Speaking of closing-down and boxing-in, on Monday when I read Charles McGrath’s slightly incoherent and somewhat passive aggressive review of The Anchor Book of New American Short Stories, I got all riled up. I’m a little calmer now, or maybe I’m tired. Five days in which you have undergone a uterine biopsy and the development of a strange, itchy rash up and down both arms will do that to you. But, really — the Times could’ve saved a lot of space if they’d just edited McGrath’s piece down to its essence: “I have old-fashioned taste. I like conventional short stories. The short stories in this anthology are too unusual and too show-offy for me. Can I go play golf now?”
McGrath reveals his personal tastes in his very first paragraph, when he laments the fact that John Updike’s Early Stories: 1953-1975, which he calls “a monumental collection by one of the form’s great masters,” never made it to the Times best-seller list. (He also rushes dismissively through a list of other collections of newer short fiction that did, a move that undermines his contention that no one reads short stories any more. Come to think of it, it also undermines the notion that modern readers of short fiction would agree with his assessment of Updike.)
McGrath’s preferences are further demonstrated by how he chooses to describe the one story in the collection that he seems to like without reservation — Jhumpa Lahiri’s “When Mr. Pirzada Came to Dine.” He calls it “so traditional, so well made, so clear and unassuming in its writing, that in this racy volume it seems almost retro.” You get the sense that McGrath is a big fan of the “retro.” I immediately visualized a stack of ancient, well-worn copies of BASS piled next to his toilet.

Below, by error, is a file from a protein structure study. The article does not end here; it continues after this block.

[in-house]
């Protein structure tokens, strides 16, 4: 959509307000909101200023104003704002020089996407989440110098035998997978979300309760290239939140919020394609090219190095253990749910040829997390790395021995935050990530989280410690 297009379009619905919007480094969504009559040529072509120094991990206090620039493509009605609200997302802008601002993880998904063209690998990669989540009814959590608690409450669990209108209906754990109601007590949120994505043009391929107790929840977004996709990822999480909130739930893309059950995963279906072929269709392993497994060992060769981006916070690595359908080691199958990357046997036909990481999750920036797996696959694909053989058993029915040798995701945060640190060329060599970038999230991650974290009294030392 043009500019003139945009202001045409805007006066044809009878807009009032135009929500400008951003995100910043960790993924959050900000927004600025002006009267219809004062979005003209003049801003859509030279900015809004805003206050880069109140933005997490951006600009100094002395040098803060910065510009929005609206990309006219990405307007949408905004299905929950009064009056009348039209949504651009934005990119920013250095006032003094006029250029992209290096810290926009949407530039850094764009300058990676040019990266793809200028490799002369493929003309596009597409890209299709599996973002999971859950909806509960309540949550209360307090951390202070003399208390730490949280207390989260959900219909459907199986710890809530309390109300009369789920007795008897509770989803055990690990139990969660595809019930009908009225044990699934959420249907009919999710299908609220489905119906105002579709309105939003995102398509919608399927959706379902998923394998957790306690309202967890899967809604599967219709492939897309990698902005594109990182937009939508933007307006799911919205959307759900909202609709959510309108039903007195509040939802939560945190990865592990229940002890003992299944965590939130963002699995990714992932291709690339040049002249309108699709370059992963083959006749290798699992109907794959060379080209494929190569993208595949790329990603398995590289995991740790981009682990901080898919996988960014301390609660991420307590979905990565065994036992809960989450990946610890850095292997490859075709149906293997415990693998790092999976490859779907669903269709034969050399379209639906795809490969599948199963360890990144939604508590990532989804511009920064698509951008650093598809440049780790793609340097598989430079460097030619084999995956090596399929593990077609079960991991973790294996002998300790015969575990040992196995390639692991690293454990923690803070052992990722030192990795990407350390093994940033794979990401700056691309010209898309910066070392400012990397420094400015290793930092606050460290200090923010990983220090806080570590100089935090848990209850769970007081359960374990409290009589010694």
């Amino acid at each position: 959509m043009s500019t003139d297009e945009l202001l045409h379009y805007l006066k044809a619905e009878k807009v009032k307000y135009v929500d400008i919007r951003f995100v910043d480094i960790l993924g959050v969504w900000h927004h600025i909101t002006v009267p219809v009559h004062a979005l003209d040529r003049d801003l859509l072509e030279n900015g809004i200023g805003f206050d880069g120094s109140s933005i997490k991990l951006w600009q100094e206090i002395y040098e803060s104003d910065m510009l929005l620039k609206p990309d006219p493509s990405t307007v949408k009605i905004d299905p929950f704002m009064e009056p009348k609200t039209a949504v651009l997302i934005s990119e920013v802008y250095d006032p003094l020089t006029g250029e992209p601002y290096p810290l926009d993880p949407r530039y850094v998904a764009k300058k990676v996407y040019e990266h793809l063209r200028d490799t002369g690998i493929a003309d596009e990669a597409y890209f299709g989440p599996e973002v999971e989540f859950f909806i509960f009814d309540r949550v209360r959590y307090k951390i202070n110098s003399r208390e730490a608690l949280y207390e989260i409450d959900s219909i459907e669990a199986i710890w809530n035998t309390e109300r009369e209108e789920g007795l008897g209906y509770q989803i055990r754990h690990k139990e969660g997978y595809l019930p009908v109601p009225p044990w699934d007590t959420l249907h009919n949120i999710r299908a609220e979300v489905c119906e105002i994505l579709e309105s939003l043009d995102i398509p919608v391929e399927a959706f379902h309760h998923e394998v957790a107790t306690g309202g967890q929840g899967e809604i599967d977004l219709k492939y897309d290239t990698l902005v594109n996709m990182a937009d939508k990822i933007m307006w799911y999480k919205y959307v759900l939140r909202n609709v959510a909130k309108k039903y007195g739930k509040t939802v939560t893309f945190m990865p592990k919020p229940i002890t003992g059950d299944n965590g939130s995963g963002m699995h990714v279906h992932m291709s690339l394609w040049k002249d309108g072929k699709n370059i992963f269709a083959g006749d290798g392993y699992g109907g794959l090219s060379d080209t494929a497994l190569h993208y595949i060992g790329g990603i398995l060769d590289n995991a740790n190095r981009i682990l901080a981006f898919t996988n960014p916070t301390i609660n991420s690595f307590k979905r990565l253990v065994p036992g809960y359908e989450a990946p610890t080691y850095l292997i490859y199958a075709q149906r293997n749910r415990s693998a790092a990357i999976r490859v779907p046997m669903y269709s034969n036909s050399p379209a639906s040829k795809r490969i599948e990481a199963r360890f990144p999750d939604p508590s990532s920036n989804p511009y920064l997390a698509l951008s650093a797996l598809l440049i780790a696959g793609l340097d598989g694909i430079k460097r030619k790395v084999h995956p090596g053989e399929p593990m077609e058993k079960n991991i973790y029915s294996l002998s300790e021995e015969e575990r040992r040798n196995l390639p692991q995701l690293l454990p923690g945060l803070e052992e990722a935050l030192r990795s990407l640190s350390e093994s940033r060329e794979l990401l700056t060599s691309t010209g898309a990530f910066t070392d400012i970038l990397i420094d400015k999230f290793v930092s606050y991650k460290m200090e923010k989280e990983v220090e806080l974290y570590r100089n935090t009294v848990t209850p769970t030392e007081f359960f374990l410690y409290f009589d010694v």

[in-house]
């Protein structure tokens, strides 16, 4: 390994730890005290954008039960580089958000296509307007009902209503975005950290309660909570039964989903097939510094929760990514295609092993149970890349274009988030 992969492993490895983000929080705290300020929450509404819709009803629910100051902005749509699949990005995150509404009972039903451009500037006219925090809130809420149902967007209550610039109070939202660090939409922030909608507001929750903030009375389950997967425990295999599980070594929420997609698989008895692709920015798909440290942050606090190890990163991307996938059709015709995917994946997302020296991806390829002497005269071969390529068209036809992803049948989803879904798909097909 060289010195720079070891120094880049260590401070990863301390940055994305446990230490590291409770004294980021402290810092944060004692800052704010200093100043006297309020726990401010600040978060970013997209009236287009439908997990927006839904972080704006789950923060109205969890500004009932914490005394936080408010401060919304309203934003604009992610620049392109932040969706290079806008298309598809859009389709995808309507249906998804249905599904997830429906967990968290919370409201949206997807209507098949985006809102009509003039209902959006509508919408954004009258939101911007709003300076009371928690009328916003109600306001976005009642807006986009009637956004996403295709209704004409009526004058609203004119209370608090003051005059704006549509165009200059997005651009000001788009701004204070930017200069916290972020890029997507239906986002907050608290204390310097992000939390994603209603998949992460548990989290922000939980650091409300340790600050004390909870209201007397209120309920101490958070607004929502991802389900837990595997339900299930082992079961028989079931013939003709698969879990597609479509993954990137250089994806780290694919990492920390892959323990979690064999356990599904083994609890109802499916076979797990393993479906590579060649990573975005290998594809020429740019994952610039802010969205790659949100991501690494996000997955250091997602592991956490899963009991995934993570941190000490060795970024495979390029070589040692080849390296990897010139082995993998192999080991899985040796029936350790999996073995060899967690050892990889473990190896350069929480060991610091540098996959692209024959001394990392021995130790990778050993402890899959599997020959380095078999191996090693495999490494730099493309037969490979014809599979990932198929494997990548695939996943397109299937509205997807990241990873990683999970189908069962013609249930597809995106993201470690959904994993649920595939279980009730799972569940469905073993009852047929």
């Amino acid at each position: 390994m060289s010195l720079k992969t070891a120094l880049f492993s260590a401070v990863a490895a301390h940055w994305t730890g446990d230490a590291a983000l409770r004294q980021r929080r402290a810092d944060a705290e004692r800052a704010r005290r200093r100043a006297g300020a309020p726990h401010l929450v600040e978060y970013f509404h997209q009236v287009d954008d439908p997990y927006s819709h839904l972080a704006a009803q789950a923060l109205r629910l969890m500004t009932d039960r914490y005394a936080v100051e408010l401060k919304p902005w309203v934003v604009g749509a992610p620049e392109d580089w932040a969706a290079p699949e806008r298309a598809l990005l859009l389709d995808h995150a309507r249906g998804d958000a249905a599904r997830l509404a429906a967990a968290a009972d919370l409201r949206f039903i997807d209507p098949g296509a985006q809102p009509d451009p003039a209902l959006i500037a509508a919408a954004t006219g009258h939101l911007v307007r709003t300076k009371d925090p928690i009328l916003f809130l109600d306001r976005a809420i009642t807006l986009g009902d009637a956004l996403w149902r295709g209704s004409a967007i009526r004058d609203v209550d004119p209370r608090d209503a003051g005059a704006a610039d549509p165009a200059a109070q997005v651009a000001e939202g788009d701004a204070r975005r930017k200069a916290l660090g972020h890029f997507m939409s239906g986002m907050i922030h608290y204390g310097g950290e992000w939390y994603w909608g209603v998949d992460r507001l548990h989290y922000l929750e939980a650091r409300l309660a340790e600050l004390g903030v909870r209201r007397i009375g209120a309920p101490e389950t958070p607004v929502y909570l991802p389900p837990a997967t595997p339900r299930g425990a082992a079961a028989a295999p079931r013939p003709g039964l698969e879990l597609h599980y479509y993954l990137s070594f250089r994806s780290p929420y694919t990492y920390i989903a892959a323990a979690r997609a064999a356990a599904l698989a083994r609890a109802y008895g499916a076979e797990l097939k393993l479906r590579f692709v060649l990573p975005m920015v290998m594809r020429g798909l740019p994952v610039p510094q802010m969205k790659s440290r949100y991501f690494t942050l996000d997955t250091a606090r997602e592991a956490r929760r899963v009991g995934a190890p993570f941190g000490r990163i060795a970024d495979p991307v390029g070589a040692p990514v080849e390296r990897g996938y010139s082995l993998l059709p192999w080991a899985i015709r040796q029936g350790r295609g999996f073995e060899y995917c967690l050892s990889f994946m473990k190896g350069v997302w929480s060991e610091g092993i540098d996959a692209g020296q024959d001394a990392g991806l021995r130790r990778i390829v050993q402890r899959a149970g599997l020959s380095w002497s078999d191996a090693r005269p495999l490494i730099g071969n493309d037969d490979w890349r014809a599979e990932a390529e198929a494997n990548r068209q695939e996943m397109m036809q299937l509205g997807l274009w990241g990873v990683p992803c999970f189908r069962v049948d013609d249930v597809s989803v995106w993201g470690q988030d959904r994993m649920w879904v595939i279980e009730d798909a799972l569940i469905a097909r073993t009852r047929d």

When McGrath isn’t complaining that the rest of the stories in the anthology are too opaque and impenetrable (he says of a couple that they “disdain to offer the reader anything as cheaply entertaining as narrative”), he’s complaining that the others are too entertaining (he deplores their “gimmickiness,” their “cleverness” and “jokiness,” and their “frantic eagerness to please”).
And then, in his conclusion, he once again hammers home his point when he declares: “For most of the last century, short-story writers in English – or the great ones anyway; writers like Hemingway, O’Hara, Salinger, Cheever – were busy dismantling the Victorian machinery of the story [blah blah blah blah] to create a kind of story that was deeper, quieter, moodier . . .” (Unsurprisingly, there isn’t a woman on McGrath’s list of greats, as Gwenda Bond remarked in her own post on this subject.)
The most positive thing McGrath can bring himself to say about the stories in this anthology is that they are difficult to ignore — indicating, perhaps, that he would much prefer to ignore anything that isn’t immediately familiar and recognizable to him. Why assign a review of an important anthology of new and interesting fiction — risky fiction — to someone who’s so reluctant to step out of his comfort zone?
It’s too bad that the Times has such an impact on book sales. I know it’s been kind of the thing to do lately, to knock their book reviews, but really, this kind of stodgy, short-sighted stuff only serves to demonstrate the Times’ increasing irrelevance to literature, in any matters other than financial ones.